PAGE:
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J Clin Med. 2019 Jul 17;8(7). pii: E1044. doi: 10.3390/jcm8071044.

Depressed Myocardial Energetic Efficiency Increases Risk of Incident Heart Failure: The Strong Heart Study.

Author information

1
Hypertension Research Center, University Federico II of Naples, I-80131 Naples, Italy.
2
Department of Advanced Biomedical Sciences, University Federico II of Naples, I-80131 Naples, Italy.
3
College of Public Health, University of Oklahoma Health Sciences Center, Oklahoma City, OK 73104, USA.
4
Department of Medicine, Weill Cornell Medical College, New York, NY 10065, USA.
5
Center for American Indian Health Research, University of Oklahoma Health Sciences Center, Oklahoma City, OK 73126, USA.
6
Medstar Health Research Institute, and Georgetown-Howard Universities Center for Translational Sciences, Washington, DC 20057, USA.
7
Hypertension Research Center, University Federico II of Naples, I-80131 Naples, Italy. simogi@unina.it.
8
Department of Advanced Biomedical Sciences, University Federico II of Naples, I-80131 Naples, Italy. simogi@unina.it.
9
Department of Medicine, Weill Cornell Medical College, New York, NY 10065, USA. simogi@unina.it.

Abstract

An estimation of myocardial mechano-energetic efficiency (MEE) per unit of left ventricular (LV) mass (MEEi) can significantly predict composite cardiovascular (CV) events in treated hypertensive patients with normal ejection fraction (EF), after adjustment for LV hypertrophy (LVH). We have tested whether MEEi predicts incident heart failure (HF), after adjustment for LVH, in the population-based cohort of a "Strong Heart Study" (SHS) with normal EF. We included 1,912 SHS participants (age 59 ± 8 years; 64% women) with preserved EF (≥50%) and without prevalent CV disease. MEE was estimated as the ratio of stroke work to the "double product" of heart rate times systolic blood pressure. MEEi was calculated as MEE/LV mass, and analyzed in quartiles. During a follow-up study of 9.2 ± 2.3 years, 126 participants developed HF (7%). HF was preceded by acute myocardial infarction (AMI) in 94 participants. A Kaplan-Meier plot, in quartiles of MEEi, demonstrated significant differences, substantially due to the deviation of the lowest quartile (p < 0.0001). Using AMI as a competing risk event, sequential models of Cox regression for incident HF (including significant confounders), demonstrated that low MEEi predicted incident HF not due to AMI (p = 0.026), after adjustment for significant effect of age, LVH, prolonged LV relaxation, diabetes, and smoking habits with negligible effects for sex, hypertension, antihypertensive therapy, obesity, and hyperlipemia. Low LV mechano-energetic efficiency per unit of LVM, is a predictor of incident, non-AMI related, HF in subjects with initially normal EF.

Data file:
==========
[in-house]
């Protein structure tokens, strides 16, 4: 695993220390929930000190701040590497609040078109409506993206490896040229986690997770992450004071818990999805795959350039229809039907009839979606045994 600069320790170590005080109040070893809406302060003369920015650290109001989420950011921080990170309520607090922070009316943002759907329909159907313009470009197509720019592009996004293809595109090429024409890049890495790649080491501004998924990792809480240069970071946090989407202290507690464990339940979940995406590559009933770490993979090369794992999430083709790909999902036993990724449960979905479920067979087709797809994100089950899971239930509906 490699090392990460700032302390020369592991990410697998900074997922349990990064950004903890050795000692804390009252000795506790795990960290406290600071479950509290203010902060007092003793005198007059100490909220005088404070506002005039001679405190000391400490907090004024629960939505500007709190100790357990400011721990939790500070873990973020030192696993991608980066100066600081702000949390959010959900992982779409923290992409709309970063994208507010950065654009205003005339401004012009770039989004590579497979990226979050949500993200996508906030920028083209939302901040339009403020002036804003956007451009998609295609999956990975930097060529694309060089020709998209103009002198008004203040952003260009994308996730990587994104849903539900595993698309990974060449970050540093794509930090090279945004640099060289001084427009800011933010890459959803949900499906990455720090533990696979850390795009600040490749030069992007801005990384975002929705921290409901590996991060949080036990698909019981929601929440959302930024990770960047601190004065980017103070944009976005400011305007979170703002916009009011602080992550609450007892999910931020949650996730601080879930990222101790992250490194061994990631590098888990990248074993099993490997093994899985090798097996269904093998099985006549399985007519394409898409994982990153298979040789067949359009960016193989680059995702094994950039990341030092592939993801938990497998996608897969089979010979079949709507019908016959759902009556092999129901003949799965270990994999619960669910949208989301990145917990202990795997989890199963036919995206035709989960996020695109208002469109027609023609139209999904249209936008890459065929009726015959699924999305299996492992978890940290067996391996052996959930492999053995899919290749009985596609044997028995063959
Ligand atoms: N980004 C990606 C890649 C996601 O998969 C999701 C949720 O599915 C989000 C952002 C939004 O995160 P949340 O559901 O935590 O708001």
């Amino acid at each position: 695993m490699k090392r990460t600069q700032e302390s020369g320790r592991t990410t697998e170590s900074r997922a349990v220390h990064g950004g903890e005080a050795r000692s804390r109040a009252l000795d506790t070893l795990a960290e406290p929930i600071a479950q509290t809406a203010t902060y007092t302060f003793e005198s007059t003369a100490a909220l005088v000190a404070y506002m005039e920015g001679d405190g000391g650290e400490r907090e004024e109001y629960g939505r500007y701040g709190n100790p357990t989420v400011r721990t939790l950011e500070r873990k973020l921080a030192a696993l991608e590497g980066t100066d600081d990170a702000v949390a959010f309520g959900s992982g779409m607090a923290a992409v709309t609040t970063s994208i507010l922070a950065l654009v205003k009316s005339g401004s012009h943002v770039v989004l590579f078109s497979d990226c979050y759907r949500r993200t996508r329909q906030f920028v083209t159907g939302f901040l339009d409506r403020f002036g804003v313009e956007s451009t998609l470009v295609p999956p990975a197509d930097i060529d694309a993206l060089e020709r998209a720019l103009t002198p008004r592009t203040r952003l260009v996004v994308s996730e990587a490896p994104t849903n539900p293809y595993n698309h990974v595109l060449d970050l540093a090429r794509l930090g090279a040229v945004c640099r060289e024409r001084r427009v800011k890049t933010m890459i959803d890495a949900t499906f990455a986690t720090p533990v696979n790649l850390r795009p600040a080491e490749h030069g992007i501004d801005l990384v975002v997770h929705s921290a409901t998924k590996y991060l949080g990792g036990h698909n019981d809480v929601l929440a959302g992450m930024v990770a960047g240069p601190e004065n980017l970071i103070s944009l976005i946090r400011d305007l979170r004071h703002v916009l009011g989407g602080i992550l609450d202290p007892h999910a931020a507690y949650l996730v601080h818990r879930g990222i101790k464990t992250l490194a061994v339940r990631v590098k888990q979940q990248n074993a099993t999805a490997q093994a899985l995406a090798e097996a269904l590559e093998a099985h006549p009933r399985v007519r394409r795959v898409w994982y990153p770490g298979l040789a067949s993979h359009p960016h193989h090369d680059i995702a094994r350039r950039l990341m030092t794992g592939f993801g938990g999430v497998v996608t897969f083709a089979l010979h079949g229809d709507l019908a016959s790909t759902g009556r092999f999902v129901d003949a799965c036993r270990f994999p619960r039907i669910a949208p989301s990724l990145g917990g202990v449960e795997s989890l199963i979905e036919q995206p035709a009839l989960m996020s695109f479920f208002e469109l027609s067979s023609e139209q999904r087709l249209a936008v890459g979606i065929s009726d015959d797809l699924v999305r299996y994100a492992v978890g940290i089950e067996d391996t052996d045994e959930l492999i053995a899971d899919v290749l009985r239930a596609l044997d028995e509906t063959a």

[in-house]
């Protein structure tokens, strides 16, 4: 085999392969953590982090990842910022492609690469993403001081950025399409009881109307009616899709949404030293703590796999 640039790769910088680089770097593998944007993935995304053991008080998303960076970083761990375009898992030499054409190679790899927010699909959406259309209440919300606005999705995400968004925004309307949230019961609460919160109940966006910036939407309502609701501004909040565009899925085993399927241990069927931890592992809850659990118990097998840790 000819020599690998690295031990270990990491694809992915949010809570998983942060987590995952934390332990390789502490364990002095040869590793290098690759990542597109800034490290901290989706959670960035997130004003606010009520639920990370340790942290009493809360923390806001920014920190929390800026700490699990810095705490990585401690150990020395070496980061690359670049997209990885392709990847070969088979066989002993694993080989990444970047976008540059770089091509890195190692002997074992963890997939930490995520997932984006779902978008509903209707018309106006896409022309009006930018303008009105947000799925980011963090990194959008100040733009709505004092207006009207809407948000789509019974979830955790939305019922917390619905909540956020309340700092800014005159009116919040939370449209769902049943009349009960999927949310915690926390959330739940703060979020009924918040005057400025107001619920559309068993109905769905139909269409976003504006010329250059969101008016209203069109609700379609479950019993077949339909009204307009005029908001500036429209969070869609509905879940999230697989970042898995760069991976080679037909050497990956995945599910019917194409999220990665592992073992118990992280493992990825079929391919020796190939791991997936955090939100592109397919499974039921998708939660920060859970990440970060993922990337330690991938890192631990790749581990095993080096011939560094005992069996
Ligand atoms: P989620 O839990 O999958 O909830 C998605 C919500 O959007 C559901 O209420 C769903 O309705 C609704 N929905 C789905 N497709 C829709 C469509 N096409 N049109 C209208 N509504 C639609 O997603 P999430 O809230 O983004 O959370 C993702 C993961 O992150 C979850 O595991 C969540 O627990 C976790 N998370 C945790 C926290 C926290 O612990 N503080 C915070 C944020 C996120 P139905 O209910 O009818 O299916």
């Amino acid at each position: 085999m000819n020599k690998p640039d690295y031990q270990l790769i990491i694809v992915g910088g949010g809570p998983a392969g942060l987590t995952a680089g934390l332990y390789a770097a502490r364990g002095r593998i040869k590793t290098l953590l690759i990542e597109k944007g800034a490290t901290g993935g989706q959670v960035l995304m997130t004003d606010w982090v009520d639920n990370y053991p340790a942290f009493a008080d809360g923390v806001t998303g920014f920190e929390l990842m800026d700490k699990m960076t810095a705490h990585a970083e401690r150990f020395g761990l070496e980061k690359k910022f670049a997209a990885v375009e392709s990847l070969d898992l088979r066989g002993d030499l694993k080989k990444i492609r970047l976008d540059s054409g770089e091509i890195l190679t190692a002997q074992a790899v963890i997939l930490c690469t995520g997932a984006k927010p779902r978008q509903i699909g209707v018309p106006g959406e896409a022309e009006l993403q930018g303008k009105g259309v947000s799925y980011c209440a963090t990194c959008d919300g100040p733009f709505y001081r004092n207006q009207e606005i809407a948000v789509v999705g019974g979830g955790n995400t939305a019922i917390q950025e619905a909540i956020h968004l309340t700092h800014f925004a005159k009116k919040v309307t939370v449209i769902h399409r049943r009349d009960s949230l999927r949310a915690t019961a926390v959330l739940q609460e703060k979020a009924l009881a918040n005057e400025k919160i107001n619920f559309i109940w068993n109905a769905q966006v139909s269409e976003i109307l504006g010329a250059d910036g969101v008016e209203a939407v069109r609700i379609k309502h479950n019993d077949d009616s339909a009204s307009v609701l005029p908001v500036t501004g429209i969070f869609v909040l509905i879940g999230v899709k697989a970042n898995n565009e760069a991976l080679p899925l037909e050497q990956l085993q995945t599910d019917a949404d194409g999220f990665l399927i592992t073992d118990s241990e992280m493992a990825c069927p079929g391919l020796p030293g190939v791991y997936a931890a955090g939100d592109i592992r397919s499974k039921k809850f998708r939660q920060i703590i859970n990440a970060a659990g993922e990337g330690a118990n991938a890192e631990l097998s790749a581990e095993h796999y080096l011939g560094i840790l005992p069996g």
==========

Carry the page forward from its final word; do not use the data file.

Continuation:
KEYWORDS:

echocardiography; heart failure with preserved ejection fraction; heart rate; left ventricular hypertrophy; population study; stroke volume

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